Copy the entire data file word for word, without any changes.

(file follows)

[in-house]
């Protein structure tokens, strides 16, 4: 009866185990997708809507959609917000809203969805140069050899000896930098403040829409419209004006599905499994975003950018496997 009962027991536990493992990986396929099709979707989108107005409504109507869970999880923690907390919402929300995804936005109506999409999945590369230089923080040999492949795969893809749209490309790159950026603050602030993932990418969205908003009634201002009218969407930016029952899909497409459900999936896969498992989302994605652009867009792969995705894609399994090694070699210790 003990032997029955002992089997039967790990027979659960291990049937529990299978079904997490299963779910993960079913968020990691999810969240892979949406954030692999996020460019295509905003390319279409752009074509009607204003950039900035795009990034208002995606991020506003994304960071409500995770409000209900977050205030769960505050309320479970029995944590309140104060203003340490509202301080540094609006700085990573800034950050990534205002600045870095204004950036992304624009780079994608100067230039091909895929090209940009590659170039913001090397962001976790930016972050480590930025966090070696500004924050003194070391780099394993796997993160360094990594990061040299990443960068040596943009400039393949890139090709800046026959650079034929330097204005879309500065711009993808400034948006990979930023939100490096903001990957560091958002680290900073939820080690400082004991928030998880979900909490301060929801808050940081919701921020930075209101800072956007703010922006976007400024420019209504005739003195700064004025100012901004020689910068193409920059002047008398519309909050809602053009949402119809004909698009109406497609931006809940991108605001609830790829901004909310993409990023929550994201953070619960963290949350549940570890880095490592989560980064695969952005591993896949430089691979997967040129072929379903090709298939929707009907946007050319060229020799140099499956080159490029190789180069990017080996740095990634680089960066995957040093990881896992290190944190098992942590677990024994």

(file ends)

[in-house]
């Protein structure tokens, strides 16, 4: 009866185990997708809507959609917000809203969805140069050899000896930098403040829409419209004006599905499994975003950018496997 009962027991536990493992990986396929099709979707989108107005409504109507869970999880923690907390919402929300995804936005109506999409999945590369230089923080040999492949795969893809749209490309790159950026603050602030993932990418969205908003009634201002009218969407930016029952899909497409459900999936896969498992989302994605652009867009792969995705894609399994090694070699210790 003990032997029955002992089997039967790990027979659960291990049937529990299978079904997490299963779910993960079913968020990691999810969240892979949406954030692999996020460019295509905003390319279409752009074509009607204003950039900035795009990034208002995606991020506003994304960071409500995770409000209900977050205030769960505050309320479970029995944590309140104060203003340490509202301080540094609006700085990573800034950050990534205002600045870095204004950036992304624009780079994608100067230039091909895929090209940009590659170039913001090397962001976790930016972050480590930025966090070696500004924050003194070391780099394993796997993160360094990594990061040299990443960068040596943009400039393949890139090709800046026959650079034929330097204005879309500065711009993808400034948006990979930023939100490096903001990957560091958002680290900073939820080690400082004991928030998880979900909490301060929801808050940081919701921020930075209101800072956007703010922006976007400024420019209504005739003195700064004025100012901004020689910068193409920059002047008398519309909050809602053009949402119809004909698009109406497609931006809940991108605001609830790829901004909310993409990023929550994201953070619960963290949350549940570890880095490592989560980064695969952005591993896949430089691979997967040129072929379903090709298939929707009907946007050319060229020799140099499956080159490029190789180069990017080996740095990634680089960066995957040093990881896992290190944190098992942590677990024994």